Background: Early intervention and response to deranged physiological parameters in the critically ill patient improves outcomes. A National Early Warning Score (NEWS) based on physiological observations has been developed for use throughout the National Health Service (NHS) in the UK. Although a good predictor of mortality and deterioration in inpatients, its performance in the prehospital setting is largely untested. This study aimed to assess the validity of the NEWS in unselected prehospital patients.
Methods: All clinical observations taken by emergency ambulance crews transporting patients to a single hospital were collated along with information relating to hospital outcome over a two month period. The performance of the NEWS in identifying the endpoints of 48h and 30 day mortality, intensive care unit (ICU) admission, and a combined endpoint of 48h mortality or ICU admission was analysed.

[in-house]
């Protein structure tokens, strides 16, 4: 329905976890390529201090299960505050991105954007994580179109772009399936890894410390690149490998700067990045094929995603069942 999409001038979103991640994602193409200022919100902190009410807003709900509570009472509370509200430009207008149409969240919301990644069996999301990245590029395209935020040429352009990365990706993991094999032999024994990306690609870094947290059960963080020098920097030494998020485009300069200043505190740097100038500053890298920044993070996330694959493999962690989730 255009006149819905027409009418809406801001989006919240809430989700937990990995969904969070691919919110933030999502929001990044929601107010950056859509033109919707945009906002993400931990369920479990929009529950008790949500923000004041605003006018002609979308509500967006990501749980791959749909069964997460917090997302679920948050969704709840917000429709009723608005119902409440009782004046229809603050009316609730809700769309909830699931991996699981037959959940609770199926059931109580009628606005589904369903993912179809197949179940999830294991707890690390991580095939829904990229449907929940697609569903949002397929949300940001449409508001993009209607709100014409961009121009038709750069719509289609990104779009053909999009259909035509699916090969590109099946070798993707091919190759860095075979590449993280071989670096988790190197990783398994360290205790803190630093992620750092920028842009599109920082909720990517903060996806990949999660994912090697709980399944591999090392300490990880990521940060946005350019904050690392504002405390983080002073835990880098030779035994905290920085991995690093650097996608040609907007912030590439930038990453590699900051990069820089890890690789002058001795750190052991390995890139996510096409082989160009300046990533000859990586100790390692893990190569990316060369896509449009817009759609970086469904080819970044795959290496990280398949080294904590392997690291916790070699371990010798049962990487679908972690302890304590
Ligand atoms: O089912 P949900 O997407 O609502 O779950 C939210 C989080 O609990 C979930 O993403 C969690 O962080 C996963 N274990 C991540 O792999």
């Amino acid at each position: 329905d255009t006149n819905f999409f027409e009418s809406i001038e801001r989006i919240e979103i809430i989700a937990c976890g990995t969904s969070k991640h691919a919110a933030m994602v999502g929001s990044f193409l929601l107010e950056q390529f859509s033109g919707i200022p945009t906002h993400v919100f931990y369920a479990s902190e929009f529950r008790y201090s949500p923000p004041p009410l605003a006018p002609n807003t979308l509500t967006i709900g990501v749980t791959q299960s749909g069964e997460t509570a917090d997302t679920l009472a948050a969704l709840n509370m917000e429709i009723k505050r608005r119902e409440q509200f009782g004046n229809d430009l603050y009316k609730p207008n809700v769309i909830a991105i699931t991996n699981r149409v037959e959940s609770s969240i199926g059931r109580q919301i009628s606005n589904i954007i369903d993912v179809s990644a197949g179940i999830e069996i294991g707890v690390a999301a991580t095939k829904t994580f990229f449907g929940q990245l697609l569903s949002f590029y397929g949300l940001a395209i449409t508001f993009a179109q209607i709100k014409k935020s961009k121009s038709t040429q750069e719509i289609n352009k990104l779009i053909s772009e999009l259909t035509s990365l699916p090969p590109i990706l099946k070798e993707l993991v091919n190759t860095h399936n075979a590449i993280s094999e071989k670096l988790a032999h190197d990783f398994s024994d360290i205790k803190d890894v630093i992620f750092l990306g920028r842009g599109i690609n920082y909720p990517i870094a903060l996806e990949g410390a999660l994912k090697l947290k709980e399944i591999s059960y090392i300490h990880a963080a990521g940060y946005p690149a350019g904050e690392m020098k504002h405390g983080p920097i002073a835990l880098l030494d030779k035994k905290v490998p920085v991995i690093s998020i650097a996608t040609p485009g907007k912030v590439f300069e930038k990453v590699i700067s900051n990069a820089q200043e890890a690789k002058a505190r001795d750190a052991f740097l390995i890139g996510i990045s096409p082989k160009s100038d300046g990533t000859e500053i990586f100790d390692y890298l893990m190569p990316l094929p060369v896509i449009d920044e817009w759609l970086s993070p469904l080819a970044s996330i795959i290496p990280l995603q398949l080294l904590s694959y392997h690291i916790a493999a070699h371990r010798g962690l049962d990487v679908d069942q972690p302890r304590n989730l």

Results: 1684 patients were analysed. All three of the primary endpoints and the combined endpoint were associated with higher NEWS scores (p<0.01 for each). The medium-risk NEWS group was associated with a statistically significant increase in ICU admission (RR=2.466, 95% CI 1.0-6.09), but not in-hospital mortality relative to the low risk group. The high risk NEWS group had significant increases in 48h mortality (RR 35.32 [10.08-123.7]), 30 day mortality (RR 6.7 [3.79-11.88]), and ICU admission (5.43 [2.29-12.89]). Similar results were noted when trauma and non-trauma patients were analysed separately.
Conclusions: Elevated NEWS among unselected prehospital patients is associated with a higher incidence of adverse outcomes. Calculation of prehospital NEWS may facilitate earlier recognition of deteriorating patients, early involvement of senior Emergency Department staff and appropriate critical care.
Keywords: National Early Warning Score; Prehospital; Risk stratification.
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